By Melody Reynolds
Pumpkins of all sizes have been the indication that fall has arrived for centuries. Front steps lined with carved jack lanterns, glowing in the dark of the night, guide trick or treater’s to the door. However, pumpkins are reaching high levels of excitement all around the country. Giant pumpkins and squash are being grown to break records and make front page news. Giant pumpkin growing has not only become a hobby for some growers, but a lucrative business for farmers.
The Southern New England Giant Pumpkin Growers Association refers to growing pumpkins as a sport. Indeed some pumpkins reach Olympic sizes and go on to be champions in impressive weigh offs, but they are also being used as a source for agri-entertainment.
Hosting a giant pumpkin weigh off at your farm can create many avenues of income. The excitement can start early in the spring before the last frost has released its winter grip. Advertising your contest in the spring can get people to your farm to purchase seeds, growing tips and attend workshops making this a three season event. Seeds from award winning pumpkins can be sold to your local future growers. Several hundred seeds can be harvested from one giant pumpkin and some are sold for $5-$10 each. The sales from these seeds and growing tips can be used to create prize premiums for your contest to happen late the following October and compliment all you fall festival activities. In addition, you can package special compost and create kits for the general public to be able to weigh in on your competition.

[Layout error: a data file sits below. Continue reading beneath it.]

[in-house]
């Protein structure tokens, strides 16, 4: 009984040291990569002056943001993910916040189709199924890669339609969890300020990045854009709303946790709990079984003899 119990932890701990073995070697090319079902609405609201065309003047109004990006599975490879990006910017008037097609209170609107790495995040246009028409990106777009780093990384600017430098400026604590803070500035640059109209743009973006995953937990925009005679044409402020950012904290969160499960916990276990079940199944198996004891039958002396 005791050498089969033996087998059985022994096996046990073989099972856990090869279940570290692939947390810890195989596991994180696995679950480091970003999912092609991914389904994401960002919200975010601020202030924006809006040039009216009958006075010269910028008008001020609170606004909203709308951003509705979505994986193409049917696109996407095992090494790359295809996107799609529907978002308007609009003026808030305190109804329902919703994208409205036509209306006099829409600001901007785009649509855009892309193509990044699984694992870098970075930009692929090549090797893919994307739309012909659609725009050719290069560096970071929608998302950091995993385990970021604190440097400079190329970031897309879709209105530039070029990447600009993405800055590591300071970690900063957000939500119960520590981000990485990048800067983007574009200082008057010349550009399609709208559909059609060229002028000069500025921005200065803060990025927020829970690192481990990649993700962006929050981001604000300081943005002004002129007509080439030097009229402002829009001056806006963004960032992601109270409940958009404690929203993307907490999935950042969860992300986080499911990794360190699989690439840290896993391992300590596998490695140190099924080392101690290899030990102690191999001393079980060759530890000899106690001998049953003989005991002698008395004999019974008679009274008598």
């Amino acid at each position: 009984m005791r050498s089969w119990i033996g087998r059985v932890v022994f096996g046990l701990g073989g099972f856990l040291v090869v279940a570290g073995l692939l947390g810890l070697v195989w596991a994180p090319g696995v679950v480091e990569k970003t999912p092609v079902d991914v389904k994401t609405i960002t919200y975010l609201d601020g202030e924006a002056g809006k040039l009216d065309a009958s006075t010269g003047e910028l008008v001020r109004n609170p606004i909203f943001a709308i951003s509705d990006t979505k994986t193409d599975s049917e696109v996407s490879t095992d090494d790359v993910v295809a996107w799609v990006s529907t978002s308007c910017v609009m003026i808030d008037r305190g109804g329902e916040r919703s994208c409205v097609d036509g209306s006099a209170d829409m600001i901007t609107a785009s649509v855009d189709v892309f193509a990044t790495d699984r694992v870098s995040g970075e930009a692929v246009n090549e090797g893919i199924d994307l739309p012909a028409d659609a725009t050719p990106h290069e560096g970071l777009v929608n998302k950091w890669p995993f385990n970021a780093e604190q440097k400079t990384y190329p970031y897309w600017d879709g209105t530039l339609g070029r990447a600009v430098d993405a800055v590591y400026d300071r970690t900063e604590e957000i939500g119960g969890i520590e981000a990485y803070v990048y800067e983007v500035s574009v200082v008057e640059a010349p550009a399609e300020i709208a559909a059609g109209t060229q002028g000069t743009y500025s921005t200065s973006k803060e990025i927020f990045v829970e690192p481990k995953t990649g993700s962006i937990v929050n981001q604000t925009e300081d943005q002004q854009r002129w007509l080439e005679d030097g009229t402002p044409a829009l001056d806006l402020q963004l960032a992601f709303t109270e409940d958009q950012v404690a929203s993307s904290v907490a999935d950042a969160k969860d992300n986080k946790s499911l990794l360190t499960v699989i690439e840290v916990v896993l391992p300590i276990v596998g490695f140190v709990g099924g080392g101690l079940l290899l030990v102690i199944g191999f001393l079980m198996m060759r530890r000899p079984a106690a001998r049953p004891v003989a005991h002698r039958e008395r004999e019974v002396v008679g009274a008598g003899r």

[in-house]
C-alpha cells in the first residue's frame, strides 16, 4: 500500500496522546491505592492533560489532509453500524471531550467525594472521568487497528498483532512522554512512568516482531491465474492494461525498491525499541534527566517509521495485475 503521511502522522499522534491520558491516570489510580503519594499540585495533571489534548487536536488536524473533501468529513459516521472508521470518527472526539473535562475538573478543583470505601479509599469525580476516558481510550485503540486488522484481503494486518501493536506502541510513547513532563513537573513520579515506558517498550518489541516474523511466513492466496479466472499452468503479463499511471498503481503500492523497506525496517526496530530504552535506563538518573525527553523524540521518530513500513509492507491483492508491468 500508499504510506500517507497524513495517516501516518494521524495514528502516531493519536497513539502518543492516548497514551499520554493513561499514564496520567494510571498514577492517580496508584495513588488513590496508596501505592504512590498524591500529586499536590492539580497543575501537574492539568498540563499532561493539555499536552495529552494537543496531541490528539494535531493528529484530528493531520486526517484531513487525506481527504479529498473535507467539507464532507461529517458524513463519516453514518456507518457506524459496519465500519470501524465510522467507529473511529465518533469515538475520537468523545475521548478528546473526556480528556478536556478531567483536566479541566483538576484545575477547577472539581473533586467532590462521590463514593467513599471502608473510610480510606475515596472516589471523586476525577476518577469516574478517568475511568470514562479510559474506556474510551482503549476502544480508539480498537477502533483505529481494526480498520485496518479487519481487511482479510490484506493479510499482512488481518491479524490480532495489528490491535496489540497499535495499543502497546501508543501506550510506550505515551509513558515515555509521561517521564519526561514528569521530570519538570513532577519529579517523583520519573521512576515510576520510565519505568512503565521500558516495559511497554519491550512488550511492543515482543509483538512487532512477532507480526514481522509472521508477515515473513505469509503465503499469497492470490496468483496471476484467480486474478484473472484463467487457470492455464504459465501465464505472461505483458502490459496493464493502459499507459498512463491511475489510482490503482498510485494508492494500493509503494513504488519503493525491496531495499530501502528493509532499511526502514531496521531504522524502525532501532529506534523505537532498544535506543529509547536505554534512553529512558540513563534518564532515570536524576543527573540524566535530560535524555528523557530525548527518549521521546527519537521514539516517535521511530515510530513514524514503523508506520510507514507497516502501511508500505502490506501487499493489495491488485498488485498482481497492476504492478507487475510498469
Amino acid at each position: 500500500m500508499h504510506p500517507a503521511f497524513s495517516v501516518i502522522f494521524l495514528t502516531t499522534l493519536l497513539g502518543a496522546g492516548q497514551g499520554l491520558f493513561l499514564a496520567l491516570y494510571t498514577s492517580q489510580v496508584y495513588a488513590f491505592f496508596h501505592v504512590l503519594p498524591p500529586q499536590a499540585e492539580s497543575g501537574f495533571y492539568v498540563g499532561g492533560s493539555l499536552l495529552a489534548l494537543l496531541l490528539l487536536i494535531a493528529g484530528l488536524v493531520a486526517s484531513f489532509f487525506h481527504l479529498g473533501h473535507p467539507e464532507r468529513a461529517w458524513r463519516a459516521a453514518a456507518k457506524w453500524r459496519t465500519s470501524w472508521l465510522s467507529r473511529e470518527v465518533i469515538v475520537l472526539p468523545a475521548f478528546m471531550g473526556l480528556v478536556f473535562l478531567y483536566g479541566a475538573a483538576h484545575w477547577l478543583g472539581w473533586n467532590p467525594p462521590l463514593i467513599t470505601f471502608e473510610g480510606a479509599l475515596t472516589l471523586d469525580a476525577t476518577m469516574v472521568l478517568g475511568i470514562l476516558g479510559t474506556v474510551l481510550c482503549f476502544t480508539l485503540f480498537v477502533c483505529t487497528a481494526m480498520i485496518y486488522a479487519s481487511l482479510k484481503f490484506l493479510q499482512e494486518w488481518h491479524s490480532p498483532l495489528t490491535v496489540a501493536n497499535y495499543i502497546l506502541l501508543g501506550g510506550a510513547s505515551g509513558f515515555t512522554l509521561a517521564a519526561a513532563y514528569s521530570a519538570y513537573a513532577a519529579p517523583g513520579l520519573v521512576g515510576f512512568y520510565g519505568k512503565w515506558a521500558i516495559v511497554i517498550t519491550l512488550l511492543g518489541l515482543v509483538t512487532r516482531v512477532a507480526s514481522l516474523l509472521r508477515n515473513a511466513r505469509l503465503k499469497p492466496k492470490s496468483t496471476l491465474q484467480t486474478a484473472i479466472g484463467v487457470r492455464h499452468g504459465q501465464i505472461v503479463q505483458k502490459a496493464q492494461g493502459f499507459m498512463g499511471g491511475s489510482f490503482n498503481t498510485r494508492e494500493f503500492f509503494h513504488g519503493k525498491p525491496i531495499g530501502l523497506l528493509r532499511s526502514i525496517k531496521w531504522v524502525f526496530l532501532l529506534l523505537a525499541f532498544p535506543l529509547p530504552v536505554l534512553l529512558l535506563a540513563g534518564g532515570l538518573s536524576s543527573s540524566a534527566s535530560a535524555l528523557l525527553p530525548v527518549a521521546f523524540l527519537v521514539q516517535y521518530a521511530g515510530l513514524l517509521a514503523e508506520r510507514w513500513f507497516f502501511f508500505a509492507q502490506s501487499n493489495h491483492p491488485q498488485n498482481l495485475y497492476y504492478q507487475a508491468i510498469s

Your pumpkin weigh off can include all ages and types of pumpkins. You can create categories so everyone gets a chance to be a winner. Every grower who attends your weigh off will bring many friends and family that will expose your farm to future customers.
Planning to attend a pumpkin weigh off prior to hosting your own can give you tips on what you will need to host successfully. In addition to having all the right equipment you will also need many extra hands to manage the pumpkins and the crowds.
When talking to a grower of a giant pumpkin it is easy to feel their passion. It is easy to infuse people with the excitement of growing a giant pumpkin. When you offer people this opportunity on your farm you will inspire future growers and people who will want to join the growing frenzy. Endless amounts of growing tips and videos online offer new growers lots of advice.
Similar to grandma’s recipe for pumpkin pie, everyone does things a bit different to grow a giant pumpkin, but the end results can all be satisfying. Oregon State University Extension Service, http://extension.oregonstate.edu/gardening/how-grow-monster-pumpkin-0, and Southern New England Giant Pumpkin Association, http://www.sngpg.com offers lots of advice and growing secrets. Some growers start an IV of goat milk, fish emulsion and seaweed. All sources agree that the giant pumpkin seeds need to come from good genetics and need to be started indoors early in the spring. Giant pumpkin plants require 140 days or more growth time until harvest. Growers start seeds in late April, and harvest fruit in early October for the weigh off.